This morning I discovered one of the benefits of racing. Racing drivers develop quick reflexes. Reacting quickly saves lives.
I race karts socially. They’re not particularly fast, just 160cc single cylinder no-gear karts at my local indoor kart track. There is a karting league at the track, and I’ve been part of a team there for just over a year.
On the kart track, when a driver spins just in front of me, I react without even thinking. Avoiding the accident has become instinctive. Sometimes it’s impossible, but most of the time, the reflexes I’ve developed will keep me out of trouble. Reflexes are also useful for kart control. If the kart slides, I have to react quickly enough to control the slide, otherwise I will spin. This has also become natural, and I’ve reached the point where I can use the slide to my benefit. Until this morning, however, I did not really appreciate how significant karting has been in improving my reflexes while driving on the road.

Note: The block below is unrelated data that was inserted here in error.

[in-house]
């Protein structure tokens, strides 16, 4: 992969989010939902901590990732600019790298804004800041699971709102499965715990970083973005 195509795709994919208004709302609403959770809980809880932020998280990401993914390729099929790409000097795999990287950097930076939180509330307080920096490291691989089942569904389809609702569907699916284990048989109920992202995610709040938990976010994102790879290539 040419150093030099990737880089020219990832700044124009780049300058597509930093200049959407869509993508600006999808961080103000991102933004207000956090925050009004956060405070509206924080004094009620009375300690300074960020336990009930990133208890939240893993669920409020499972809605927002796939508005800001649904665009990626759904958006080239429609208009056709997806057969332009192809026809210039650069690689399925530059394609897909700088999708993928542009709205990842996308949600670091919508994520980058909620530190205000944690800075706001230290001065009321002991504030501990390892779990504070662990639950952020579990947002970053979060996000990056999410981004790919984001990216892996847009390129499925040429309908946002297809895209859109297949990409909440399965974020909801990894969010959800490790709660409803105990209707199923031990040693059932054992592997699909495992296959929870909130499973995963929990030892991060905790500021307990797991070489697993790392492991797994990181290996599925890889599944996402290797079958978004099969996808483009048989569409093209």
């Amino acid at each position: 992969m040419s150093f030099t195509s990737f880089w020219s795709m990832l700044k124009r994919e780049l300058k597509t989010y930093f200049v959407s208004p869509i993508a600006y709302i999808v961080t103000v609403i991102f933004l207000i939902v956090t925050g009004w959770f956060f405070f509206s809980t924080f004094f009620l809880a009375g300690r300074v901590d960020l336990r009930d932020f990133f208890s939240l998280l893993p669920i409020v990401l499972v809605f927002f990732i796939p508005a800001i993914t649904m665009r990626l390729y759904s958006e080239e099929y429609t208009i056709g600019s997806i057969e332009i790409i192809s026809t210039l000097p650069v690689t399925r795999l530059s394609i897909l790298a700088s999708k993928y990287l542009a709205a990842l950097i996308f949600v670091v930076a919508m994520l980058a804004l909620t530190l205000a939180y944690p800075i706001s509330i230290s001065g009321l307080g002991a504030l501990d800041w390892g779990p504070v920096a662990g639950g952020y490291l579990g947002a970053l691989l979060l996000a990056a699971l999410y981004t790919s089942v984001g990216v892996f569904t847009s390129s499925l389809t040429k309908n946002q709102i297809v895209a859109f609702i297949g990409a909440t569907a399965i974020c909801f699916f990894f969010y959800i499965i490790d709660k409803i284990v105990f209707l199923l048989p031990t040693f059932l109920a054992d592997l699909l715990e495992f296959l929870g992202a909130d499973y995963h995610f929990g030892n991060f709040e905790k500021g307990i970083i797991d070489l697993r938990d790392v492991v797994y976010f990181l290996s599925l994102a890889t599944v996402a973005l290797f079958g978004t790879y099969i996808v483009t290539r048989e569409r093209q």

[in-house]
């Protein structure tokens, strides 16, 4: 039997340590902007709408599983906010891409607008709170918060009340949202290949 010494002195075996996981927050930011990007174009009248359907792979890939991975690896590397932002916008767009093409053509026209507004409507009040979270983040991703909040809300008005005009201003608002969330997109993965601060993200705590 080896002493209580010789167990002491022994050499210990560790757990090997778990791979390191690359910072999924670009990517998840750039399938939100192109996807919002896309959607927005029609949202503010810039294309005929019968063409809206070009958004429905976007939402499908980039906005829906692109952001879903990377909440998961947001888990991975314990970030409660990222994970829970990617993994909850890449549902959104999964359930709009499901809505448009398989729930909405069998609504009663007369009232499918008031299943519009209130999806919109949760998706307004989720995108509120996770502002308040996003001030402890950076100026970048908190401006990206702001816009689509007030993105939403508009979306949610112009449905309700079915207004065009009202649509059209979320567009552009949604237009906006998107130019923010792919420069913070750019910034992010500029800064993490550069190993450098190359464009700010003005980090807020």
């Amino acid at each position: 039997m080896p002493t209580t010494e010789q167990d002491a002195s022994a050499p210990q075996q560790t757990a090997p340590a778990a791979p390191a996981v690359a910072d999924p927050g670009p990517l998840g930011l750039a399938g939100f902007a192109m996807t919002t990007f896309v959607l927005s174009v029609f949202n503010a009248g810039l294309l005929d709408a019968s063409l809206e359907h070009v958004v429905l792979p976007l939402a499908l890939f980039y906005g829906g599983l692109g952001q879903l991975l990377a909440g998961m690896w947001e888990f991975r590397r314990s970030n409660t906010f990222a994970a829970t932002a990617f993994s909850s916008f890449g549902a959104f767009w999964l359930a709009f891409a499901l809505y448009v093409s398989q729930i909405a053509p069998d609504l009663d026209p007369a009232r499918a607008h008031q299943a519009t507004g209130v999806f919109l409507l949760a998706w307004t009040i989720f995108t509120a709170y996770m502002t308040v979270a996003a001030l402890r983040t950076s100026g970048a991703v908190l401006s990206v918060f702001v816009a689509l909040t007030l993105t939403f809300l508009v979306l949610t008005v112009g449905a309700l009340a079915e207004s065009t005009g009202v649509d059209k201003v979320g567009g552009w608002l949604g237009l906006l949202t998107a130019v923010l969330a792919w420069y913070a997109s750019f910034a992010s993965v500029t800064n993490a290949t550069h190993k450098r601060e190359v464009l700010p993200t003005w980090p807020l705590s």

While on my way to work this morning, driving in traffic, a man ran in front of my car. He was just going for his morning jog, and decided not to wait for a few cars about to cross an intersection. Avoiding him should have been easy, except that there was an SUV on my right and slightly in front of me that blocked my view of the runner. As a result, I only saw the man when he was probably about 10 metres in front of my car. I was doing about 30 km/h, no great speed, but enough to potentially do him some quite serious harm.
As it turned out, I saw him, braked, just missed him, and carried on driving. He carried on running quite serenely as though nothing had happened. But I was left to wonder what could have happened if I had been just a little distracted, just a little slower to react, just a little less sure of what to do.
The conclusion I have come to is that my amateur, social racing experience probably saved that man’s life, or at least prevented serious injury. I was fully focused on my driving, and was able to calmly and confidently take the correct action for the situation with no hesitation. Without the experience I have on the race track, I’m not sure that I would have been able to do so.